Around the oval. Saturday’s Sprint Showcase Day card shines a spotlight on speedsters of both sexes. The eighth race, the 36th edition of the $100,000 Pelican Stakes, brings together nine males 4-years-old-and-upward, with 6-year-old Killybegs Captain the 5-2 morning-line favorite for the 36th edition of the 6-furlong event on the main track.
Killybegs Captain, who is the defending champion, is trained by John P. Terranova, II and will be ridden by Samy Camacho. He will break from the No. 7 post.
Other likely contenders include 5-year-old Florida-bred gelding He Hate Me, a Stanley Hough-trainee who will break from the No. 9 post under Pablo Morales, and Mucho, a Bill Mott-trained 4-year-old colt who will break from the No. 1 inside post under Antonio Gallardo.
A dozen older fillies and mares are entered in Saturday’s 39th running of the $50,000, 6-furlong Minaret Stakes, which is the 10th race. The morning-line favorite at 2-1 is 6-year-old Florida-bred mare Lady’s Island, the winner of eight of nine starts in 2019. She captured three stakes, including the Grade III Sugar Swirl Stakes at Gulfstream, and finished her campaign on a five-race winning streak.
Lady’s Island, who is trained by leading Oldsmar conditioner Gerald Bennett, will start from the No. 3 post with Emisael Jaramillo in the irons.
Also well-credentialed are Midtown Rose, a 4-year-old Florida-bred filly trained by Saffie Joseph, Jr., and last season’s Gasparilla Stakes winner, trainer Ian Wilkes’ 4-year-old Molto Bella. Midtown Rose will break from the No. 6 post under Camacho and Molto Bella will start from the No. 4 post under Daniel Centeno.
The 11-race card Saturday begins at 12:12 p.m.
Pablo Morales rode three winners today, equaling his output of Wednesday. Morales was on 5-year-old gelding Lundqvist in the third race on the turf for owner Vince Campanella and trainer Keith Nations. Morales added the seventh, also on the grass, with 3-year-old gelding Alley Oop Johnny, a maiden-breaking son of Animal Kingdom, for owner Three Crowns Farm and trainer John Rigattieri.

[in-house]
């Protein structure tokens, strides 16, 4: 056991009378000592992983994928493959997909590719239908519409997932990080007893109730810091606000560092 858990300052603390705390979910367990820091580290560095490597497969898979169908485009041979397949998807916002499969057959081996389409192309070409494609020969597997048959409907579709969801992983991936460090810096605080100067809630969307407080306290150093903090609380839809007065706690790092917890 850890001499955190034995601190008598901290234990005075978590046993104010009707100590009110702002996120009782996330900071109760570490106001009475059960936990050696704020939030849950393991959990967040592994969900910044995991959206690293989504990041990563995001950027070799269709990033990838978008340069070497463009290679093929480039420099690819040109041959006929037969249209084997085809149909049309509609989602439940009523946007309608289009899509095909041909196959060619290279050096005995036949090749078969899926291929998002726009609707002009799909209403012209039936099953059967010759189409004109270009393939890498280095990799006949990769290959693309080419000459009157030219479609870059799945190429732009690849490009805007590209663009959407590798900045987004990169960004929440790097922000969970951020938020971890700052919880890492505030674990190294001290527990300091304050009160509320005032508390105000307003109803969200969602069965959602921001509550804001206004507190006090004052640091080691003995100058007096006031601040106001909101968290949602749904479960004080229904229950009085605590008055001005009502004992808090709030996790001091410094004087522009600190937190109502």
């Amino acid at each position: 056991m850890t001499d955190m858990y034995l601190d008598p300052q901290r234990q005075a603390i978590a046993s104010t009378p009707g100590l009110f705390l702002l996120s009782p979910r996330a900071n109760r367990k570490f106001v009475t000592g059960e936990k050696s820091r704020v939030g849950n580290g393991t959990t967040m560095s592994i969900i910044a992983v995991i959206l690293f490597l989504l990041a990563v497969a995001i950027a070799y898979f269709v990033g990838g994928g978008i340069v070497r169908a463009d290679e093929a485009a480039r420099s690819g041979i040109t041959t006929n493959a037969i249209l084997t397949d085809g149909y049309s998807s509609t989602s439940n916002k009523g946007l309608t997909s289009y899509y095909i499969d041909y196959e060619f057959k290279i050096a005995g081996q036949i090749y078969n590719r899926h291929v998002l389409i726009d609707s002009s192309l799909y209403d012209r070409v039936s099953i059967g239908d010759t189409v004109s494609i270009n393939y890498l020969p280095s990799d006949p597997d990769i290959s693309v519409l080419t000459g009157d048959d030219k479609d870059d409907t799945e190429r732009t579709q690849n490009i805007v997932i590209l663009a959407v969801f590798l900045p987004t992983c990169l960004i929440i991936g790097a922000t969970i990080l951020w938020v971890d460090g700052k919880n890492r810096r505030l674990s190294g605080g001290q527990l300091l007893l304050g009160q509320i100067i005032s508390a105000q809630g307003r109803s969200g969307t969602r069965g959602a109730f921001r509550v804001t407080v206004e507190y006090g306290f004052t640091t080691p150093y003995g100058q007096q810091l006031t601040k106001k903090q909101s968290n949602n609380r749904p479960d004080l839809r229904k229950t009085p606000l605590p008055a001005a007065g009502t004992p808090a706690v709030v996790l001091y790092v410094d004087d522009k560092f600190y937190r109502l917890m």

Morales added a third turf victory in the ninth race on Fox Rox, a 9-year-old gelding owned by Mark Hoffman and trained by Dennis Ward.
Batista is Señor Tequila Mexican Grill Jockey of the Month. Jose Batista tries to pattern his riding style and mental approach after Hall of Fame member John Velazquez. After winning three consecutive races on Jan. 25 at Tampa Bay Downs, Batista was eager to compete against his idol on the Feb. 8 Festival Preview Day card.
That opportunity was snatched away on Feb. 2 when Batista was thrown in the sixth race after his horse clipped heels soon after the start. Batista, who incurred multiple injuries, was rushed to St. Joseph’s Hospital in Tampa, where he spent the next three days.
Although there is no date set for his return, Batista and the Oldsmar racing community were relieved to learn his injuries are not career-threatening. The Chepo, Panama product, who turned 23 on Feb. 6, believes he can come back stronger than before.